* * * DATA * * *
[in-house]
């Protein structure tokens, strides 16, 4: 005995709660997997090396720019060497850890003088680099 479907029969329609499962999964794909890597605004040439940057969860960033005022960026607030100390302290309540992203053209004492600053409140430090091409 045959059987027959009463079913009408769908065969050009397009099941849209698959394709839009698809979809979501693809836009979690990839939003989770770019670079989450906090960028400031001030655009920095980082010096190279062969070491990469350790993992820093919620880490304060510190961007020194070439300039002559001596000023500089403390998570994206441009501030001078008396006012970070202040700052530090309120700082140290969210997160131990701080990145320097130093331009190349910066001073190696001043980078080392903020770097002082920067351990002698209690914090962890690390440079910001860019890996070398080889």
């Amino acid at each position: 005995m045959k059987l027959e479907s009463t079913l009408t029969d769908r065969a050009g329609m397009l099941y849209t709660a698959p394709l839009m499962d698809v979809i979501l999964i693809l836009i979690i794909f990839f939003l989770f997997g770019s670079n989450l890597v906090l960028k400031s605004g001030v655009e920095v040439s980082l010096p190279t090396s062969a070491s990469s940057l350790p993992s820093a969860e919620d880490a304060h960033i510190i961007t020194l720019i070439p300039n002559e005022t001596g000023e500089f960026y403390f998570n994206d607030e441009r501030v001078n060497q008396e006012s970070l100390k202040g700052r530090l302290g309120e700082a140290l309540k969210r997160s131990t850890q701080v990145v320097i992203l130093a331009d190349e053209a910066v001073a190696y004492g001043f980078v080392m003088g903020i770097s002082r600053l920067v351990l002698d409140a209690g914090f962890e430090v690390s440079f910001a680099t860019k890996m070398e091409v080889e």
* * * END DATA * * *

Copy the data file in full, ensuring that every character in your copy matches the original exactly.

[in-house]
């Protein structure tokens, strides 16, 4: 005995709660997997090396720019060497850890003088680099 479907029969329609499962999964794909890597605004040439940057969860960033005022960026607030100390302290309540992203053209004492600053409140430090091409 045959059987027959009463079913009408769908065969050009397009099941849209698959394709839009698809979809979501693809836009979690990839939003989770770019670079989450906090960028400031001030655009920095980082010096190279062969070491990469350790993992820093919620880490304060510190961007020194070439300039002559001596000023500089403390998570994206441009501030001078008396006012970070202040700052530090309120700082140290969210997160131990701080990145320097130093331009190349910066001073190696001043980078080392903020770097002082920067351990002698209690914090962890690390440079910001860019890996070398080889």
């Amino acid at each position: 005995m045959k059987l027959e479907s009463t079913l009408t029969d769908r065969a050009g329609m397009l099941y849209t709660a698959p394709l839009m499962d698809v979809i979501l999964i693809l836009i979690i794909f990839f939003l989770f997997g770019s670079n989450l890597v906090l960028k400031s605004g001030v655009e920095v040439s980082l010096p190279t090396s062969a070491s990469s940057l350790p993992s820093a969860e919620d880490a304060h960033i510190i961007t020194l720019i070439p300039n002559e005022t001596g000023e500089f960026y403390f998570n994206d607030e441009r501030v001078n060497q008396e006012s970070l100390k202040g700052r530090l302290g309120e700082a140290l309540k969210r997160s131990t850890q701080v990145v320097i992203l130093a331009d190349e053209a910066v001073a190696y004492g001043f980078v080392m003088g903020i770097s002082r600053l920067v351990l002698d409140a209690g914090f962890e430090v690390s440079f910001a680099t860019k890996m070398e091409v080889e």